I have not yet looked into southern Utah as much. I'm really wanting to live some place with a lot of trees and shaded single track. If southern Utah is mostly high desert I don't think it would be a place I'd want to call home. If there are some places in southern Utah that have lots of green and trees and close to a bike park please let me know. Only bike park I know about on that end of the state is Brian Head.

    When people tell me I won't be able to ride in the winter in SLC, are they only talking about the higher elevation trails? I'd be fine with lower elevation trails if they are rideable.
    There's should be lift-access DH in Flagstaff in the next couple of years. There's some pretty sweet shuttle stuff and a strong, local crowd that hits it and some new, legal trails starting in 2013. With Sedona a 40 min drive there is year round riding. The other positive to a place like Flagstaff over an Ogden or SLC is you can ride to nearly all of the trails. There's not too many places that can say that.

    Take Park City out of the equation and it's surprising how little riding there is in SLC and Ogden. Don't get me wrong and maybe I just don't know where to go but my wife's family lives in Ogden. The trails I frequent are Bonneville Shoreline because it's out the door, Snowbasin/Wheelers which is a 25 min drive, or Skyline. After Mueller's and the newer stuff in North Fork there's not many other options that I know of.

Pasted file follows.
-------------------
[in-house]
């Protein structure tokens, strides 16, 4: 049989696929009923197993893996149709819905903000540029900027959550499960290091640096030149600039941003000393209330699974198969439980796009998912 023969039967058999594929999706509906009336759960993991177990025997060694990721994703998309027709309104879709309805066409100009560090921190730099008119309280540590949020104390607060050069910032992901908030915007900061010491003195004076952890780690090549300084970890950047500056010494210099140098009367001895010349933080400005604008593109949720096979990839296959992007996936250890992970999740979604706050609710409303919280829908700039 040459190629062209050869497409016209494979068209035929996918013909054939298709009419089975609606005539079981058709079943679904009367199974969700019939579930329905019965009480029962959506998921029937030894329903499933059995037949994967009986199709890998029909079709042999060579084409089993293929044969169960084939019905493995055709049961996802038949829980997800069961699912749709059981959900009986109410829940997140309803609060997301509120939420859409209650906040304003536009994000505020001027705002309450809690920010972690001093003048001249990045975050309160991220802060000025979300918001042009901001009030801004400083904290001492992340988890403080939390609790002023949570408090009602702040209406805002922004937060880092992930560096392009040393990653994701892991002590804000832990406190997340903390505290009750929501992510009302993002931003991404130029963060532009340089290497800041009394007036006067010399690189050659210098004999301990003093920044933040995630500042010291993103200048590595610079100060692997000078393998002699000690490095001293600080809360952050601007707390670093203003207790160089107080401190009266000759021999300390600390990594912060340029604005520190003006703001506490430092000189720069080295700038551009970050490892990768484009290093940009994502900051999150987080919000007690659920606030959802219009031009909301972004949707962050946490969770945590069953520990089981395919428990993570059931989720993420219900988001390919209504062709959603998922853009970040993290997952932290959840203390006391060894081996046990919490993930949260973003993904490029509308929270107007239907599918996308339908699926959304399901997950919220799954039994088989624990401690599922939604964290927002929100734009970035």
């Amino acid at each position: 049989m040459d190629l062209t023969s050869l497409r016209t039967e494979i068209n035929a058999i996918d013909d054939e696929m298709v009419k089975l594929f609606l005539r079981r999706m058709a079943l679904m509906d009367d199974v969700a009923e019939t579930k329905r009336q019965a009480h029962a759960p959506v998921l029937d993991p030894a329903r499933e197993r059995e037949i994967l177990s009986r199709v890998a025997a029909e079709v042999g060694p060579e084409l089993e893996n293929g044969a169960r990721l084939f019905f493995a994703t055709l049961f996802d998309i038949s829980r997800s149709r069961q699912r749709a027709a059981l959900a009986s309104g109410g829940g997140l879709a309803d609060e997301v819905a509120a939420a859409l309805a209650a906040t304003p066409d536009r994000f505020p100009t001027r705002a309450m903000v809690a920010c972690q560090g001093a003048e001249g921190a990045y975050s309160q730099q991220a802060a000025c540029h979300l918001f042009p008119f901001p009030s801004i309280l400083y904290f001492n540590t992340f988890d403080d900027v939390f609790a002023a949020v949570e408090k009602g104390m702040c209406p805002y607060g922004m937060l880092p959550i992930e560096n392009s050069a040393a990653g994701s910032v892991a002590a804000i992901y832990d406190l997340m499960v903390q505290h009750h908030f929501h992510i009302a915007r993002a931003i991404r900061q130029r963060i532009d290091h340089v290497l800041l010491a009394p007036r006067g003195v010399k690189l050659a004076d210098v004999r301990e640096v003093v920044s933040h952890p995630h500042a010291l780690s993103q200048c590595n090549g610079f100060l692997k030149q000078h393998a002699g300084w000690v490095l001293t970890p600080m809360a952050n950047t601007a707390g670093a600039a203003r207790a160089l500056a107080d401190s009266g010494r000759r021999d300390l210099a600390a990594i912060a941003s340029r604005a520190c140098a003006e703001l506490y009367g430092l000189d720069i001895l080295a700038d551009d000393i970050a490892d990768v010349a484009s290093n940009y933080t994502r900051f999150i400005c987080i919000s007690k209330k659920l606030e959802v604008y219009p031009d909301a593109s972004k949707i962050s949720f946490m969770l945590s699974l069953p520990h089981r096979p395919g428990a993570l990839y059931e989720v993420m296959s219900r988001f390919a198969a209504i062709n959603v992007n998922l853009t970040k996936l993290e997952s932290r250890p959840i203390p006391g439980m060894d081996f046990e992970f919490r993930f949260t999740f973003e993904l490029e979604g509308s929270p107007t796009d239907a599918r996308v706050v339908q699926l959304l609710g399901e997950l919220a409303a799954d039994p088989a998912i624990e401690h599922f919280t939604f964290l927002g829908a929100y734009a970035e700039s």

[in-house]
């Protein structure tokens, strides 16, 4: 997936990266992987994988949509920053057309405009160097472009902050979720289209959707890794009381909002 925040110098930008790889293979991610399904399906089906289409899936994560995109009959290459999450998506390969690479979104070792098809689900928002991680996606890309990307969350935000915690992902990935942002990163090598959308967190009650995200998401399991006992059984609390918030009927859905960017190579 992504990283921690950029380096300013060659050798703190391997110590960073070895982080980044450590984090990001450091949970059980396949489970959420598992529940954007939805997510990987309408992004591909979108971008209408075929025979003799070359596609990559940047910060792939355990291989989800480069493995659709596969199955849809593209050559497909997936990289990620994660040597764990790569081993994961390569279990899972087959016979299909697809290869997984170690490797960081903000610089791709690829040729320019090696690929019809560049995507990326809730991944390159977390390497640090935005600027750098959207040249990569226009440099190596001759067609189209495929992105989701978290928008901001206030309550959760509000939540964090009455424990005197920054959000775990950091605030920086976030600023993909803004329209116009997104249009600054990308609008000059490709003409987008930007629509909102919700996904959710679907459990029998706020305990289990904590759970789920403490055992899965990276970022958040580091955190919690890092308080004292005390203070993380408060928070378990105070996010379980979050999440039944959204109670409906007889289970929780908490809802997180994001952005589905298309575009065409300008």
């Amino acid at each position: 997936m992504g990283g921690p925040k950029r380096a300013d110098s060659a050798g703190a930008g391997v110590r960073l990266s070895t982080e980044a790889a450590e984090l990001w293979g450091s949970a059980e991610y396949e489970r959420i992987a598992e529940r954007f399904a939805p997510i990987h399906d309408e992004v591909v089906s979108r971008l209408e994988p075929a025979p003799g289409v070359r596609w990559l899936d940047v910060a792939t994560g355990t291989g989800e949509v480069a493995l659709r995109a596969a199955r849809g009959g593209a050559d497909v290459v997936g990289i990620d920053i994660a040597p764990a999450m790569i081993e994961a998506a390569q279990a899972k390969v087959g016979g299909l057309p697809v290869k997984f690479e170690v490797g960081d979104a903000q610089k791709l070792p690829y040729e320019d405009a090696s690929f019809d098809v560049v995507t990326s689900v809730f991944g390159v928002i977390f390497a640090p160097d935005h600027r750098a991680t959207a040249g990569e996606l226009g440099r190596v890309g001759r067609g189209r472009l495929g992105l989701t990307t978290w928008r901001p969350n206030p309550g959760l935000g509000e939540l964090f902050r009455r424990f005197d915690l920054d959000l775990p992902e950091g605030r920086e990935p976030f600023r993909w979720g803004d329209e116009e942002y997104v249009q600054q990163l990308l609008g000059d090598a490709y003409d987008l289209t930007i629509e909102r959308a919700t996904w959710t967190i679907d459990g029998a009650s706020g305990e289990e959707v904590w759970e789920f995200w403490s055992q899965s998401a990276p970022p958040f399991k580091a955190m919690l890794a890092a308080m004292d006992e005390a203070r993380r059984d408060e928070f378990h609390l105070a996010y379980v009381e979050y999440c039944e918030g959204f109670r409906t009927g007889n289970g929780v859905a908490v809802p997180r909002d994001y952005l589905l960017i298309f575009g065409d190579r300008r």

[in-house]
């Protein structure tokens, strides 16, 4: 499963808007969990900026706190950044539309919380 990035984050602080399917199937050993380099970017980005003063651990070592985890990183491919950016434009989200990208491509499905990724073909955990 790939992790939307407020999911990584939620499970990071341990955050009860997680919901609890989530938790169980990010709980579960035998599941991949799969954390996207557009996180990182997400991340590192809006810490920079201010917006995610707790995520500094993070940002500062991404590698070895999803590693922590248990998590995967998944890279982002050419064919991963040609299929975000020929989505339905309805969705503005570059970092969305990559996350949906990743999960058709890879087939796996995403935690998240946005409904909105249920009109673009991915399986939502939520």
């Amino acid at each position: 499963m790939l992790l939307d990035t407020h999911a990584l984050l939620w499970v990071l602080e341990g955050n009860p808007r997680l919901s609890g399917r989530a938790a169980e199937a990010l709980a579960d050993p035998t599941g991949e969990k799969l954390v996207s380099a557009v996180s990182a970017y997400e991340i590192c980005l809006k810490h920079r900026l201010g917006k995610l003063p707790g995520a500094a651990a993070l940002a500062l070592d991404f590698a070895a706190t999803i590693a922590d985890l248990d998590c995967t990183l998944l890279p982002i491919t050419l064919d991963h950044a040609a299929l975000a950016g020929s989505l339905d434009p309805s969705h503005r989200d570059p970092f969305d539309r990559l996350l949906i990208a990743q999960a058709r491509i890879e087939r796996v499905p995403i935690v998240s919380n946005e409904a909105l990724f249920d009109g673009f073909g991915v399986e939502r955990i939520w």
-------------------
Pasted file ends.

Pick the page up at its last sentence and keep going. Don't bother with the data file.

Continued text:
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    Mormons

    Its true the Mormons are an epidemic. I think your best bet is to avoid utah. Just visit and drop a few K on motel rooms and resturants. Nothing to see here except mormons and smog.

    Seriously unless you have a problem with having great neighbors the LDS epidemic is a nonissue. We need to get a few more donkeys in the state congress so we can get rid of the nonsense liquor laws. Plus they send out some adolesent boys montly to collect money to put toward going fast. Not sure what they race but its good to see they want to go fast.
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    Ogden has plenty of good trails, in my opinion funner trails than salt lake. Park city beats them both for trails. If you want to live within riding distance of the mountain, Ogden is easily more affordable to buy a house near the mountains. Salt lake is about an hour from Ogden and so is Park city. In the winter you have to catch a patch of good weather. this year on Jan1 I was riding city creek canyon in salt lake. We usually head south in the winter or go play in the snow.
    Mormons are just people, you probably won't be able to tell most of them aprt from muslim or catholics ior baptist. Not an issue in my opinion.

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    Quote Originally Posted by can't get right View Post
    Friends don' t let friends live in Ogden.
    This.